It is for this reason, we’re taking particular note in the Fed’s intention to deliver a soft landing as it lifts rates. Markets were relieved that the Fed opted to deliver a 50 basis point hike instead of 75 points as some had feared.


The fact that the central bank is prepared to deliver a series of more-proportioned hikes, as opposed to playing a quick catch-up program, gives rise to some confidence that it can effectively manage the rate hike cycle while taking in any new developments as they occur.

What we must also note, is that rates were pushed to rock-bottom levels in a fashion that we had never seen before. The Fed implemented emergency cuts back in 2020, while doing so from what was already a relatively modest starting point.


But in the grand scheme of things, long-term interest rates have occupied much higher levels over time. It would be unsustainable for central banks, let alone the Federal Reserve, to maintain rates at or near current levels, especially with inflation showing no signs of abating following the impact of the war in Ukraine.


For this reason, we expect rates to return to more ‘normalised’ levels, and the benchmark rate of 2.5% is often cited as a “neutral” level for the economy. In targeting this level, we take confidence in Jerome Powell’s commentary that effectively ruled out the prospect of 75 basis point hikes moving forward.


What’s more, Powell has also voiced confidence in the ability to deliver a soft landing for the economy, citing the prospect of restoring price stability given the underlying strengths in the US economy. This has been led by a resilient labour market that can afford to see slower jobs growth that caps wages growth as well.


The central bank has also hinted that the share market will be a consideration, among others, as part of a broader measure of “financial conditions” when framing the pace and scale at which it lifts rates.


With this in mind, we feel the Fed has no interest in unnerving investors, as this could flow through to having an impact on the economy at large.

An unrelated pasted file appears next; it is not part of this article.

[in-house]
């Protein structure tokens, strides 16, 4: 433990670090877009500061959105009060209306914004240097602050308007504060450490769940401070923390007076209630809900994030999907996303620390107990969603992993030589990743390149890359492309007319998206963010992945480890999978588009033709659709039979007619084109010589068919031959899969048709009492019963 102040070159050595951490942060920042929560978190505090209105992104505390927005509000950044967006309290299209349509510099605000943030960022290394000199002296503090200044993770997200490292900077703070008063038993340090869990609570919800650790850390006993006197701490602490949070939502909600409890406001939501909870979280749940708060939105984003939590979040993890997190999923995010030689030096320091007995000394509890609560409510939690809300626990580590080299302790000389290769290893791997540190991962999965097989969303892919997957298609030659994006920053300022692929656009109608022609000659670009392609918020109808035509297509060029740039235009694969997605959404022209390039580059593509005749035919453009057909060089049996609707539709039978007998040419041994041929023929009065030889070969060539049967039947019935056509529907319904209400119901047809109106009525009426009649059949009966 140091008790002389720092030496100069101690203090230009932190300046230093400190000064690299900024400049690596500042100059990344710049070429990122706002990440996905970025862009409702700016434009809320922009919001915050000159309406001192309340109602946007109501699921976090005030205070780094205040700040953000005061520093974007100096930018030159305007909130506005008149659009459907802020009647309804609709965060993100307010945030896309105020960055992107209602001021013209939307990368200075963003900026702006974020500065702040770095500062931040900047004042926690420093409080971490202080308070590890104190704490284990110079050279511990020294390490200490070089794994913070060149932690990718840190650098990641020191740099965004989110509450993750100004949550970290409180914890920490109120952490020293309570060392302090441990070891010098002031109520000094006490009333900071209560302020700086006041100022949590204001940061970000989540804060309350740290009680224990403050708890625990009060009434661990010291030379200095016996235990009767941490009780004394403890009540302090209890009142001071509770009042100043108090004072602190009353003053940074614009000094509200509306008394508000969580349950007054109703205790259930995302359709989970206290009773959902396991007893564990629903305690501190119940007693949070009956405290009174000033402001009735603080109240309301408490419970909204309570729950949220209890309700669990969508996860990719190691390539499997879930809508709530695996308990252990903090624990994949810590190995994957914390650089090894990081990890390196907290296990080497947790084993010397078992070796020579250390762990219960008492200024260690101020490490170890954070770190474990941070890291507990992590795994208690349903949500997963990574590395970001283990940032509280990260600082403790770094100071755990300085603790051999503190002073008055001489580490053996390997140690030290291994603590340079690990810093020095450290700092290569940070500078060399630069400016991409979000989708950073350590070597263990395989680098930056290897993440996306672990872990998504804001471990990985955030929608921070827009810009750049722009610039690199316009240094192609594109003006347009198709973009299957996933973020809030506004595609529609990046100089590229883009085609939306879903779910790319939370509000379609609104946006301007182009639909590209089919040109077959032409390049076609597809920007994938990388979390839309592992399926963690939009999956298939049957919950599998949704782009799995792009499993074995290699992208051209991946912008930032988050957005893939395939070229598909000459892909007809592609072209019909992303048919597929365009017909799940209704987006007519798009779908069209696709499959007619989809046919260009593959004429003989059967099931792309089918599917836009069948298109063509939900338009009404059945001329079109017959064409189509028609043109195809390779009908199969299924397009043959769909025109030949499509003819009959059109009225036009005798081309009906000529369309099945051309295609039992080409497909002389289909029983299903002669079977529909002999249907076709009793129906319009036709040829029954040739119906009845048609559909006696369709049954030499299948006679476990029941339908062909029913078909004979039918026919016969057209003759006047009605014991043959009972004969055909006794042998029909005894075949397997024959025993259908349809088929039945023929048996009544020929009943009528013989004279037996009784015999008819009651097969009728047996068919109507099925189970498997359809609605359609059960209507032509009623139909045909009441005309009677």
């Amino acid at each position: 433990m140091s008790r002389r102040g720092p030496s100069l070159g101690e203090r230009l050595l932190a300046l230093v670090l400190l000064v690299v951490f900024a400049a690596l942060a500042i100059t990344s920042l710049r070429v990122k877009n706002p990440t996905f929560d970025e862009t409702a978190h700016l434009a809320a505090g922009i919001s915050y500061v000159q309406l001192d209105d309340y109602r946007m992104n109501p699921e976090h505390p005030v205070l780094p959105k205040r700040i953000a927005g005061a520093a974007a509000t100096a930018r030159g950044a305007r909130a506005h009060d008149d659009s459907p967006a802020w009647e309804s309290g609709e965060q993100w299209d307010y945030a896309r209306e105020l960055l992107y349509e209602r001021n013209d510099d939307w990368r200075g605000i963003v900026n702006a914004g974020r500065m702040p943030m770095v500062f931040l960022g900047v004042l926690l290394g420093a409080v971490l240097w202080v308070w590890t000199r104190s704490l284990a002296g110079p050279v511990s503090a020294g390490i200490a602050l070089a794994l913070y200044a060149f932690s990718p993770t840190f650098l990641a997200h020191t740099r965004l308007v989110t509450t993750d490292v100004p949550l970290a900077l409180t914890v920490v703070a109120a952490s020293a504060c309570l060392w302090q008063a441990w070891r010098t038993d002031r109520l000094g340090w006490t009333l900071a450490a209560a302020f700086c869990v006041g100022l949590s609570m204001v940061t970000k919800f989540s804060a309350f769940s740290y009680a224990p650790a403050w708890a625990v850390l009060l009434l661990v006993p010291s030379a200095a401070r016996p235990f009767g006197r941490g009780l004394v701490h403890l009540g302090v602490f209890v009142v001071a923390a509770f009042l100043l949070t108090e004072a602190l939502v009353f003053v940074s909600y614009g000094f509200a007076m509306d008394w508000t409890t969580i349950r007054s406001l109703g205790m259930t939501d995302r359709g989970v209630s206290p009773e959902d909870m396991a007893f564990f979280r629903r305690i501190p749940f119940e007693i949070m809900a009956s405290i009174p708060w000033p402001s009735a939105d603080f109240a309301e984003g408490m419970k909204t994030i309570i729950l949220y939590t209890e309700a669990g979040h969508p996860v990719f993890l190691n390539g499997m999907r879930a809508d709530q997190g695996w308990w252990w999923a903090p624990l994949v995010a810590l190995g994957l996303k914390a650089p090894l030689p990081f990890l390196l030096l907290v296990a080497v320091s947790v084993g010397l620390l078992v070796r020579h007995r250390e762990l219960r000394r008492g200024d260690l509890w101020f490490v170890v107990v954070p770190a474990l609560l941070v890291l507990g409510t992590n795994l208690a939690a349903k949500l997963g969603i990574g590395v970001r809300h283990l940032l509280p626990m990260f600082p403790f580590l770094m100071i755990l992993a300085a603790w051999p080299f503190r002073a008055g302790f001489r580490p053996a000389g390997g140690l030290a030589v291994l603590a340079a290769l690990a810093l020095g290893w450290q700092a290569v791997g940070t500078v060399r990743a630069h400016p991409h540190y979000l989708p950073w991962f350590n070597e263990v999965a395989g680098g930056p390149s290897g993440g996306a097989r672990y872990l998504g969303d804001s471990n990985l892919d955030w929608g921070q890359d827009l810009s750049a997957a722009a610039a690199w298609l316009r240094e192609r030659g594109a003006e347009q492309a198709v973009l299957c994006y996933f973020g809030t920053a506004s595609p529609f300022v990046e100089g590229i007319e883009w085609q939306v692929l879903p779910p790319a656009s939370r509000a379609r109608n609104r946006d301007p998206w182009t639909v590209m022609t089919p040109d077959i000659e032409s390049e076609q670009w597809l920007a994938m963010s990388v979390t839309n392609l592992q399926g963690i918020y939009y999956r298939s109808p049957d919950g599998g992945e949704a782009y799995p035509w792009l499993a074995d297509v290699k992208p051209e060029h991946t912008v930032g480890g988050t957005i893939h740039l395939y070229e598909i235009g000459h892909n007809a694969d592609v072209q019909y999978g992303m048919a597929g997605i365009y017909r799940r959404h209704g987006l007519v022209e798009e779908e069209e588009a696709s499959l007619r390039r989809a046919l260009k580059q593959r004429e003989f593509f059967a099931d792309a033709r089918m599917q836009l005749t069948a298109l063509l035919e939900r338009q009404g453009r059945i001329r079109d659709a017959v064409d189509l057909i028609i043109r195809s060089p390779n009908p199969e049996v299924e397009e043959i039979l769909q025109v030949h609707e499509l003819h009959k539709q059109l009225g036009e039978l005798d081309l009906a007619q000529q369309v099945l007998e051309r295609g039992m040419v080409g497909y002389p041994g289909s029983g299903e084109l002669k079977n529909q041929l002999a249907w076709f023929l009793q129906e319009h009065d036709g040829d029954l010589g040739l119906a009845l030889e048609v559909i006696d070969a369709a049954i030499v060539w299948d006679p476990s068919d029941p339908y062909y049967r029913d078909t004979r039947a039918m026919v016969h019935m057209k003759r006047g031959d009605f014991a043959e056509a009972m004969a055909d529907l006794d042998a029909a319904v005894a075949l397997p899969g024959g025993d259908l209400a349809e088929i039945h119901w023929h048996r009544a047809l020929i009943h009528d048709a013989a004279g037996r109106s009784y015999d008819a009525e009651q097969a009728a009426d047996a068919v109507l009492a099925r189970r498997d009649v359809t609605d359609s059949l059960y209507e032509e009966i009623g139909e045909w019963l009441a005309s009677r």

Money flow between asset classes


Another factor that we believe supports equities at this time is the likely ramifications for the property market.


As rates increase, we expect to see cooling demand for property. The property market tends to lag the stock market when it comes to performance, so the set-back we’ve seen unfold across equities to start 2022 could reach property assets as borrowers and would-be borrowers start to feel the direct impact of rate hikes.


It is our view that higher borrowing costs could have a negative impact on sentiment in the housing market and drive investors to other asset classes.


With stock prices recently recalibrating in response to rate hike concerns, including a near 25% drop in the Nasdaq from its peak, a growing number of stocks are starting to look ‘cheap’ for the long-term.


In the growth category, a number of high-quality names are largely shielded from higher rates, notwithstanding the impact on businesses with distant cash-flow or those yet to turn a profit.


As we detailed in our January newsletter, the initial shock amid a new rate hike cycle is nothing new. In fact, history suggests the post rate-hike cycle has historically turned positive five months after the first increase, before accelerating from there.


With more and more opportunities emerging by the day, it leads us to believe that astute buying could prove rewarding over the long-term, especially as money flows back into equities from other assets.